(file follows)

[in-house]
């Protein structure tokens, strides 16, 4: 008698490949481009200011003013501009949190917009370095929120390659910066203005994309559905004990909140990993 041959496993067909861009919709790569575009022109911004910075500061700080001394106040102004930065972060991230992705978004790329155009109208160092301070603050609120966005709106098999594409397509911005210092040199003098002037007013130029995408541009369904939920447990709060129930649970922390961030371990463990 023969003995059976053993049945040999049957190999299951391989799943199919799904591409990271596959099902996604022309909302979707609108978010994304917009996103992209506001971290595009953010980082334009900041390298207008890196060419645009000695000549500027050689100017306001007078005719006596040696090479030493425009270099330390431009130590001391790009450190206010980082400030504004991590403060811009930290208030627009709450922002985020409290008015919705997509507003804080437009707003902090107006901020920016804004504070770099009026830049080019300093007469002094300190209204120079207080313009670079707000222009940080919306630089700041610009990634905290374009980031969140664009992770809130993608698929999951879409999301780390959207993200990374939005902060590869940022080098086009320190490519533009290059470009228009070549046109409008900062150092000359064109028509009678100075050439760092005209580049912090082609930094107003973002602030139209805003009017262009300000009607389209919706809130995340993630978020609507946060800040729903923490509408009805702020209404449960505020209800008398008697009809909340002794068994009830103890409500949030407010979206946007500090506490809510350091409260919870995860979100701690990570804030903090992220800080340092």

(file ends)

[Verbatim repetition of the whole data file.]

[in-house]
């Protein structure tokens, strides 16, 4: 008698490949481009200011003013501009949190917009370095929120390659910066203005994309559905004990909140990993 041959496993067909861009919709790569575009022109911004910075500061700080001394106040102004930065972060991230992705978004790329155009109208160092301070603050609120966005709106098999594409397509911005210092040199003098002037007013130029995408541009369904939920447990709060129930649970922390961030371990463990 023969003995059976053993049945040999049957190999299951391989799943199919799904591409990271596959099902996604022309909302979707609108978010994304917009996103992209506001971290595009953010980082334009900041390298207008890196060419645009000695000549500027050689100017306001007078005719006596040696090479030493425009270099330390431009130590001391790009450190206010980082400030504004991590403060811009930290208030627009709450922002985020409290008015919705997509507003804080437009707003902090107006901020920016804004504070770099009026830049080019300093007469002094300190209204120079207080313009670079707000222009940080919306630089700041610009990634905290374009980031969140664009992770809130993608698929999951879409999301780390959207993200990374939005902060590869940022080098086009320190490519533009290059470009228009070549046109409008900062150092000359064109028509009678100075050439760092005209580049912090082609930094107003973002602030139209805003009017262009300000009607389209919706809130995340993630978020609507946060800040729903923490509408009805702020209404449960505020209800008398008697009809909340002794068994009830103890409500949030407010979206946007500090506490809510350091409260919870995860979100701690990570804030903090992220800080340092």